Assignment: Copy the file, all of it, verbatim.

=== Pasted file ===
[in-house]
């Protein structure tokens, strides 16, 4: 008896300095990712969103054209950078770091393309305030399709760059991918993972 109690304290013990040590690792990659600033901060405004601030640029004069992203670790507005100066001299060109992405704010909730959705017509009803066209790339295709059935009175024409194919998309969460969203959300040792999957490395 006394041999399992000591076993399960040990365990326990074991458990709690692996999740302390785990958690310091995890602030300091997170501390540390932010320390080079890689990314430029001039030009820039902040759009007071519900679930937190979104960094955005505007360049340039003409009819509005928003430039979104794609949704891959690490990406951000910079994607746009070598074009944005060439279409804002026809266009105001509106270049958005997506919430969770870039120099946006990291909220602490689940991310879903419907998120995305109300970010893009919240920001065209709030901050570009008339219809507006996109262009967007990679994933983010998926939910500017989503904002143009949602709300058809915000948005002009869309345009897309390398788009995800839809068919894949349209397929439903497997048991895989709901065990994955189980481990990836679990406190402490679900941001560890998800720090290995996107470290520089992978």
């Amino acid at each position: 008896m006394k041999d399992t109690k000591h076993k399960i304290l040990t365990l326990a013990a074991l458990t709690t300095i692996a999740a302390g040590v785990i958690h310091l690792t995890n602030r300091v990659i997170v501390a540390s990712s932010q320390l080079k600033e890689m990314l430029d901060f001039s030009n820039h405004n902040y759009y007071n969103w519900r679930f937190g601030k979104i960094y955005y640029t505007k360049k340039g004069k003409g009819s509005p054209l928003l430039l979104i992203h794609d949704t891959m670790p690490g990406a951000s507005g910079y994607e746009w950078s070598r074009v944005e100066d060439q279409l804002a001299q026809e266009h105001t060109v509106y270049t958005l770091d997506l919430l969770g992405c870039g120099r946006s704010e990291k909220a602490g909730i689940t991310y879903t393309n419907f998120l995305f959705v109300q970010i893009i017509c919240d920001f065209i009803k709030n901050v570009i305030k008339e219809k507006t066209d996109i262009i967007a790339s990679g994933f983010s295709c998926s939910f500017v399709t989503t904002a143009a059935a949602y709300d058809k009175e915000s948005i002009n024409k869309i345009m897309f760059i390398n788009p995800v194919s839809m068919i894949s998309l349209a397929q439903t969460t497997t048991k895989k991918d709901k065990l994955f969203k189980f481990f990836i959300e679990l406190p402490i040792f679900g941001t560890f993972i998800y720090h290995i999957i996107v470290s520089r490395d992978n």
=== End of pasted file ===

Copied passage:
[in-house]
């Protein structure tokens, strides 16, 4: 008896300095990712969103054209950078770091393309305030399709760059991918993972 109690304290013990040590690792990659600033901060405004601030640029004069992203670790507005100066001299060109992405704010909730959705017509009803066209790339295709059935009175024409194919998309969460969203959300040792999957490395 006394041999399992000591076993399960040990365990326990074991458990709690692996999740302390785990958690310091995890602030300091997170501390540390932010320390080079890689990314430029001039030009820039902040759009007071519900679930937190979104960094955005505007360049340039003409009819509005928003430039979104794609949704891959690490990406951000910079994607746009070598074009944005060439279409804002026809266009105001509106270049958005997506919430969770870039120099946006990291909220602490689940991310879903419907998120995305109300970010893009919240920001065209709030901050570009008339219809507006996109262009967007990679994933983010998926939910500017989503904002143009949602709300058809915000948005002009869309345009897309390398788009995800839809068919894949349209397929439903497997048991895989709901065990994955189980481990990836679990406190402490679900941001560890998800720090290995996107470290520089992978």
């Amino acid at each position: 008896m006394k041999d399992t109690k000591h076993k399960i304290l040990t365990l326990a013990a074991l458990t709690t300095i692996a999740a302390g040590v785990i958690h310091l690792t995890n602030r300091v990659i997170v501390a540390s990712s932010q320390l080079k600033e890689m990314l430029d901060f001039s030009n820039h405004n902040y759009y007071n969103w519900r679930f937190g601030k979104i960094y955005y640029t505007k360049k340039g004069k003409g009819s509005p054209l928003l430039l979104i992203h794609d949704t891959m670790p690490g990406a951000s507005g910079y994607e746009w950078s070598r074009v944005e100066d060439q279409l804002a001299q026809e266009h105001t060109v509106y270049t958005l770091d997506l919430l969770g992405c870039g120099r946006s704010e990291k909220a602490g909730i689940t991310y879903t393309n419907f998120l995305f959705v109300q970010i893009i017509c919240d920001f065209i009803k709030n901050v570009i305030k008339e219809k507006t066209d996109i262009i967007a790339s990679g994933f983010s295709c998926s939910f500017v399709t989503t904002a143009a059935a949602y709300d058809k009175e915000s948005i002009n024409k869309i345009m897309f760059i390398n788009p995800v194919s839809m068919i894949s998309l349209a397929q439903t969460t497997t048991k895989k991918d709901k065990l994955f969203k189980f481990f990836i959300e679990l406190p402490i040792f679900g941001t560890f993972i998800y720090h290995i999957i996107v470290s520089r490395d992978n």